Figures 8 and 9 show the improvement in overshoot and settling time of the system response while using the coordinated designs and over the individual control responses but less than the best individual controls and . Figure 10 shows that the coordinated design improves the system damping compared to their individual controls but no more than the best one . Figure 11 shows the best response in Scheme 1 while using the coordinated design over their individual control responses because it improved both damping parameters overshoot and settling time.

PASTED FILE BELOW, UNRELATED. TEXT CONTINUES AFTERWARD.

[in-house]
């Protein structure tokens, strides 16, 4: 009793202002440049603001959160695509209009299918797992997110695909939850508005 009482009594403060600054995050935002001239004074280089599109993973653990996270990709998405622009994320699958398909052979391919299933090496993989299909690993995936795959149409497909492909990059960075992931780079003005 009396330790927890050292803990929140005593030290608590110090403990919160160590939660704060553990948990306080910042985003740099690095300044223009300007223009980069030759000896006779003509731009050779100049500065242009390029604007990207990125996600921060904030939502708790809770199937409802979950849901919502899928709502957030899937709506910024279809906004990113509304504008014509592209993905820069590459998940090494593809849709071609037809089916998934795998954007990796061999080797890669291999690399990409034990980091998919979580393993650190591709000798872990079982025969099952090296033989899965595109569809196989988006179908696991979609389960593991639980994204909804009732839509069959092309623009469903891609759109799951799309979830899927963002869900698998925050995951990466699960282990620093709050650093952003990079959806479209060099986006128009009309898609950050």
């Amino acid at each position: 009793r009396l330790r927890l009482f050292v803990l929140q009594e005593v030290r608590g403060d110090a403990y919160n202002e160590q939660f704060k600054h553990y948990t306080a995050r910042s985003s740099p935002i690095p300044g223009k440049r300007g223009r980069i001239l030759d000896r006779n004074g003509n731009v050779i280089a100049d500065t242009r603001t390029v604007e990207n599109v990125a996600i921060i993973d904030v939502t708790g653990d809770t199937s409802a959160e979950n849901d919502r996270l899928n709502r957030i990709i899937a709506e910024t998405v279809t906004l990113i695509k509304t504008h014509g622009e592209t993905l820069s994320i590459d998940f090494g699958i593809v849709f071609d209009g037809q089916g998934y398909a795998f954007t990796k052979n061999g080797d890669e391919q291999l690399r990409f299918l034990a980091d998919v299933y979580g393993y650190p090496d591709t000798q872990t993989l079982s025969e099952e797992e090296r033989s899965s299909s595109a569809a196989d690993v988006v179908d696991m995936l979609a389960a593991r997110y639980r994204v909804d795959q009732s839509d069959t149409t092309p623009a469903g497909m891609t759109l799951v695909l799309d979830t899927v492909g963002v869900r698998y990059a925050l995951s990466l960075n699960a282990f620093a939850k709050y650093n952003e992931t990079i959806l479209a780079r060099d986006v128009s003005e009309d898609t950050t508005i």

4.2. Scheme 2
In this scheme, the power system is considered to possess a UPFC device without PSS. Figures 12–17 show the effect of applying the individual controllers and coordinated designs between different UPFC-POD controllers in a SMIB of speed deviation of with 10% step change in mechanical input power. The eigenvalues of the system with the proposed controllers in scheme 2 are given in Table 6. It is clear that the proposed controllers stabilize the system effectively.